4.) Leave a witness because you couldn't get rid of them but didn't want to kill anyone, Vesuvius won't be happy but you might be able to talk her round. You won't lose humanity but you might lose Masquerade points (Don't quote me I haven't tried this option yet and if you don't you should.)

That's not a bad amount of complexity there, it still can't match the near infinite possibilities of a pen and paper game but for a cRPG we're moving in the right direction. Also a really important point I want to stress is your options are always open to you, if something isn't working you can change strategies on the fly. You could describe this quest as containing a moral choice but it's handled in a way that is totally different than 90% of moral choices in games in that it's a choice you make as you play rather than a choice you make purely in the dialogue or worse quick time event. For some perspective this is how I think Bioware would handle the same situation.

Vesuvius now has no moral qualms about the death of innocents she just orders you to leave no witnesses. You go to the porn store, to begin with there are no witnesses you are aware of. You kill the stripper-assassin. Then out of nowhere a witness pops out of hiding. She promises to never tell a soul if you let her live.

1.) Tell the witness "Prepare to die bitch" then sit back and watch a short cinematic of your character killing the witness. Vesuvius will be happy and give you a big reward but you'll lose light side points (or whatever they're calling it these days.)

2.) Tell the witness "Okay I believe you, stay safe" then sit back and watch a short cinematic of the witness running away. Vesuvius will be pissed and might half your reward but you'll gain light side points (or whatever they're calling it these days)

Maybe I'm being a bit harsh on Bioware, I mean I've really enjoyed every game they've ever made but it seems to me they rely on binary in dialogue choices far too often. These are situations where you know I'm making a choice now and really your choice will boil down to whether you're playing as a Sith or a Jedi (Or whatever they're calling it these days) this time round. Even when they give the two factions some interesting philosophical flavour (like Mass Effect's Utilitarianism versus Moral Law dynamic) the (for serious lack of a better word) mathematics are the same. In Bloodlines you kill the innocent not because you're presented with a single moment where the game comes to a screeching halt and asks "quick pick a side".You kill an innocent because you decide that it's easier that way, and you do it when you want to do it and you do it how you want to do it, and more importantly you do it. Which means it's not a damn cinematic in the middle of dialogue it's something you actually do in game.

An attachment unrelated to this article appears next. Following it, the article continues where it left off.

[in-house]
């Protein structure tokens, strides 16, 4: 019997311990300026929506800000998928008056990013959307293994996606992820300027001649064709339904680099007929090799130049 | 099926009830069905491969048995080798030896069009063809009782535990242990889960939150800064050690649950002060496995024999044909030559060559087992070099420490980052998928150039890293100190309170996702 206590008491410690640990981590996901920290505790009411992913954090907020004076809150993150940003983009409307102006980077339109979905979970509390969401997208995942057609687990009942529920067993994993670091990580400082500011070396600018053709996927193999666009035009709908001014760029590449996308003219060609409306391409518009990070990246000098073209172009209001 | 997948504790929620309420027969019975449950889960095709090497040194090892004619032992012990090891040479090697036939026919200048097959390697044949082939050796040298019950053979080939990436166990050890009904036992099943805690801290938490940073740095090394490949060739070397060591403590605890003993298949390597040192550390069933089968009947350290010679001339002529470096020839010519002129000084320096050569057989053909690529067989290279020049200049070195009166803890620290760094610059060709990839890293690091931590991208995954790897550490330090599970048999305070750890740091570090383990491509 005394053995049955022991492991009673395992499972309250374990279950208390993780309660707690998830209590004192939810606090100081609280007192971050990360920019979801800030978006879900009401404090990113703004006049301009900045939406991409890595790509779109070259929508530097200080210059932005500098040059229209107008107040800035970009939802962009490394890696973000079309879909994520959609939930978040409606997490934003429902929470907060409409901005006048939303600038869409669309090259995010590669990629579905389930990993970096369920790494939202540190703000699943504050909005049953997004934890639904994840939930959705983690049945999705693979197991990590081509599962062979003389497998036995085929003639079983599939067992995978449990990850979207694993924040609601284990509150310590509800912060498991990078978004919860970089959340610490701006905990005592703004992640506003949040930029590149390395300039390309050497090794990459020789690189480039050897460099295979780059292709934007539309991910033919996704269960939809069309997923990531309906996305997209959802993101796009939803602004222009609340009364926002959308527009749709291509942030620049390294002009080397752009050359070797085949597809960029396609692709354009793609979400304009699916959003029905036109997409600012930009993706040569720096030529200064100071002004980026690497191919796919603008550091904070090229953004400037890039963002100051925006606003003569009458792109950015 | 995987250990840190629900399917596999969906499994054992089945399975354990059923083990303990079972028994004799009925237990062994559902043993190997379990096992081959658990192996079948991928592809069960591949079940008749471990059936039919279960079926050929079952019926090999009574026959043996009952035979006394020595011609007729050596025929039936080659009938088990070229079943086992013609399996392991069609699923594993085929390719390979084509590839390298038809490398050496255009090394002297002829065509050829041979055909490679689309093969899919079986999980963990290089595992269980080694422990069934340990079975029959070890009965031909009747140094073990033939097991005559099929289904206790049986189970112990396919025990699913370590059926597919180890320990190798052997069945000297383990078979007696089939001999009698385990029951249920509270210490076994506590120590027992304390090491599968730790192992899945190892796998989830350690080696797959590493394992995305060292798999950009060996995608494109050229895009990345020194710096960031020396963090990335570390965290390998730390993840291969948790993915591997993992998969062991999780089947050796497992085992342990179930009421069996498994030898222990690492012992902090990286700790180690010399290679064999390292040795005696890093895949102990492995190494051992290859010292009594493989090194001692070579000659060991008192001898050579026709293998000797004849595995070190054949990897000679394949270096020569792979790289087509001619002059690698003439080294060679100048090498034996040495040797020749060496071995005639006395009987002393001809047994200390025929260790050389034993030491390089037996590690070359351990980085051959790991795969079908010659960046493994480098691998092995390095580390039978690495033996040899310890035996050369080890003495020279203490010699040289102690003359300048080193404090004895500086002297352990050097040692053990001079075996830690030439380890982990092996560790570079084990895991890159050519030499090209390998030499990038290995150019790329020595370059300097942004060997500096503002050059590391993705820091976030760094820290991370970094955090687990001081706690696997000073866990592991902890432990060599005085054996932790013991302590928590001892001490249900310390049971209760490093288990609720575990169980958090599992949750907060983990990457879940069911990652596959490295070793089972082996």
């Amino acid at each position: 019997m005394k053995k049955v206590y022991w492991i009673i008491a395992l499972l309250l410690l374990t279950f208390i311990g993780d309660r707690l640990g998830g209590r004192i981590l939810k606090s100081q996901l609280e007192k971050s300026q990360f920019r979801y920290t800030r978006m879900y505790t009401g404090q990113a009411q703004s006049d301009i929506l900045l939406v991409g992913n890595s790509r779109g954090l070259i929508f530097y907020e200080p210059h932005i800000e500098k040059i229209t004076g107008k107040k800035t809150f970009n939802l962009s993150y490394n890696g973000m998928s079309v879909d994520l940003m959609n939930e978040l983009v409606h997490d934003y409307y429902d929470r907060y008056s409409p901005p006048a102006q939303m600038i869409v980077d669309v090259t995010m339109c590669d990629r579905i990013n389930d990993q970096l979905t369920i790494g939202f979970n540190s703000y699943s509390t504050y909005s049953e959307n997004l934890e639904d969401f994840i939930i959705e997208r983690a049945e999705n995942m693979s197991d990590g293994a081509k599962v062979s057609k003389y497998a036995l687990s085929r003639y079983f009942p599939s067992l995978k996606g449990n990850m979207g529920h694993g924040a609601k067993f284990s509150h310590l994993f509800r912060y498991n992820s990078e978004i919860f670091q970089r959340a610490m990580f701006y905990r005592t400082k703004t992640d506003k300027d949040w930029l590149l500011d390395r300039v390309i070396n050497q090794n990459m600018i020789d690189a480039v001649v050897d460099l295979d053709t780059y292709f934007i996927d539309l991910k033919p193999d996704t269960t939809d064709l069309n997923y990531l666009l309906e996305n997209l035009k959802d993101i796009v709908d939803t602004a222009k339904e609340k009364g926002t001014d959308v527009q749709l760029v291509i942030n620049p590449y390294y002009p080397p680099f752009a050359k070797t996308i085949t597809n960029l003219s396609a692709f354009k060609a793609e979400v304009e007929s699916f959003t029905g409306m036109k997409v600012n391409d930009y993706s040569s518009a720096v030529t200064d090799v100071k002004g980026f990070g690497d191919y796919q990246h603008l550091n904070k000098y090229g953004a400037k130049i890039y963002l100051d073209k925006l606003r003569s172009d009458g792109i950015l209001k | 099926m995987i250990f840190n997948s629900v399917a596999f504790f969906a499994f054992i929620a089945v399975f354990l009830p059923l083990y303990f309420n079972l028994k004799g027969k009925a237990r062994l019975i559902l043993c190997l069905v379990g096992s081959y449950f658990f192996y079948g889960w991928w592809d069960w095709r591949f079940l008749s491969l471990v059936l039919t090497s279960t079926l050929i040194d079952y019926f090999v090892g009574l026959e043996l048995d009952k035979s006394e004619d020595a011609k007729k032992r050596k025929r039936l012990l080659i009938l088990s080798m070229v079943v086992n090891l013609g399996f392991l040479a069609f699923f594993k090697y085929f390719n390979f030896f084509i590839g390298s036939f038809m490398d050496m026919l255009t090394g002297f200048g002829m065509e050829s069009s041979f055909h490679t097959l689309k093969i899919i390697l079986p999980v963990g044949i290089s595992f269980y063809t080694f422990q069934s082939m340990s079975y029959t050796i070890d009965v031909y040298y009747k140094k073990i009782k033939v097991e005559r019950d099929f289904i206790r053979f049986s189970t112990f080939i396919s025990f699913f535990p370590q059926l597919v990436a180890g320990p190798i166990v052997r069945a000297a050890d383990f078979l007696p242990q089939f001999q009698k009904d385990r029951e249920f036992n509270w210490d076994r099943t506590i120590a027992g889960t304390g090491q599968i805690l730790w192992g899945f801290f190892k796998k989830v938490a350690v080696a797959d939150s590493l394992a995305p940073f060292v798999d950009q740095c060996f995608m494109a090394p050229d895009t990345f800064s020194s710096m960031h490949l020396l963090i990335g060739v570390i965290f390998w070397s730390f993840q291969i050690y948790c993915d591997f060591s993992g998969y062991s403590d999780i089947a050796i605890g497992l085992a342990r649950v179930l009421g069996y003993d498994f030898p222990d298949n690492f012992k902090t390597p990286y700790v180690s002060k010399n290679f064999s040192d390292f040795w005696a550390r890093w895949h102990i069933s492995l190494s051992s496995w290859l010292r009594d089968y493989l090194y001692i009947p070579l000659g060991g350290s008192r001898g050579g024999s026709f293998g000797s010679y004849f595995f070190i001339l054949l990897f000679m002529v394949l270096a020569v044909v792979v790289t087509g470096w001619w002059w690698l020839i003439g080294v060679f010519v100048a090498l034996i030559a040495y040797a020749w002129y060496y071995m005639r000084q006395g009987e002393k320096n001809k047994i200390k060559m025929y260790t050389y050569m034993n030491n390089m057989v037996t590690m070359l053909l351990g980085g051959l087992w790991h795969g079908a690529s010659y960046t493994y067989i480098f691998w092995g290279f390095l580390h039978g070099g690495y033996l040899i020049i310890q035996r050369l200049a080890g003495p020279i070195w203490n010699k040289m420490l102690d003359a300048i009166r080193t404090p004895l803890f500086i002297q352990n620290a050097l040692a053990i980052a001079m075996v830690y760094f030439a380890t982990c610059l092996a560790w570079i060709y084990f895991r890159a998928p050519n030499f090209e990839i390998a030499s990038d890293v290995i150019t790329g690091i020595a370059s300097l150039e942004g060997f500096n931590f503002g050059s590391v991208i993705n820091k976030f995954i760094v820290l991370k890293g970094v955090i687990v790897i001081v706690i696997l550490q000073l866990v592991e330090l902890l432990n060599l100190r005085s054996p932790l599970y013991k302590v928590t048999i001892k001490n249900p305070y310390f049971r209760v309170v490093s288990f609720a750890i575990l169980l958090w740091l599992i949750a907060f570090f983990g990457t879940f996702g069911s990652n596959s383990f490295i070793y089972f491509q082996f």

So about that Humanity Masquerade thing eh? Basically Humanity represents how in touch with your humanity you are and Masquerade keeps track of how low key you're being. So kill an innocent where everyone can see you? That'll lose you both son. Do it in a quiet alleyway where no one will know? Well that'll just lose you some humanity. It gets a little spicy when you run across quests that involve murdering innocents to protect the Masquerade. Two ways of measuring a character's morality... interesting, two ways that occasionally come into conflict with each now we're getting somewhere (remember conflict equals drama). Oh yeah and rather than being some meaningless stat these have in game effects. Lower your Masquerade too much and vampire hunters will start tracking you down. Even better lower your humanity too much and you might start to frenzy meaning when low on blood you might lose control of your character and he'll suck some poor civilian dry (possibly threatening his standing with the Masquerade). Oh yeah and frenzy isn't actually totally a bad thing because while it sucks when you're walking around peacefully it's handy in combat basically enabling some vicious insta kills that also top up your blood supply (which we'll get to later). If you reduce either Humanity or Masquerade to zero you lose. "Wait so I can't even be a bad guy in this game" I hear you ask. Well yes you can it's important to remember that Humanity and Masquerade do not equal good and evil. At no point does the game tell you if you're good or evil. That's up to you.

So as a system it all works but what about it's soul, any good RPG stands or dies on the merits of it's world and characters. Bloodlines is fantastic at portraying a dark and sexy combination of goth decadence and urban heat. It's interesting that much of goth fashion is influenced by German expressionist cinema, while Film Noir mixed the urban crime drama of serial noir pulp fiction with cinematic techniques borrowed from the same movement. Bloodlines grabs these two distant cousins, throws them in a blender and seasons liberally with other bizarre and arcane references. A reference to obscure art house zombie movie Dellamore Dellamorte? Okay. A Tarentino like budding script writer working in a shitty motel? Sure. Under-age Japanese demon hunter? Fuck yeah. Plus the writing is top notch with some fantastic little flourishes. You know I used to dig a lot of goth stuff and over the years I'd started to forget why, Bloodlines reminded me. It's sexy. It's dark and sensual because it hints at taboos while not necessarily spelling them out. Every fishnet stocking, or spiked arm band hints at tantalizing unspeakable perversions but they only hint. Everyone likes to walk on the wild side even just a little. Which brings me to what holds together this entire game. Blood.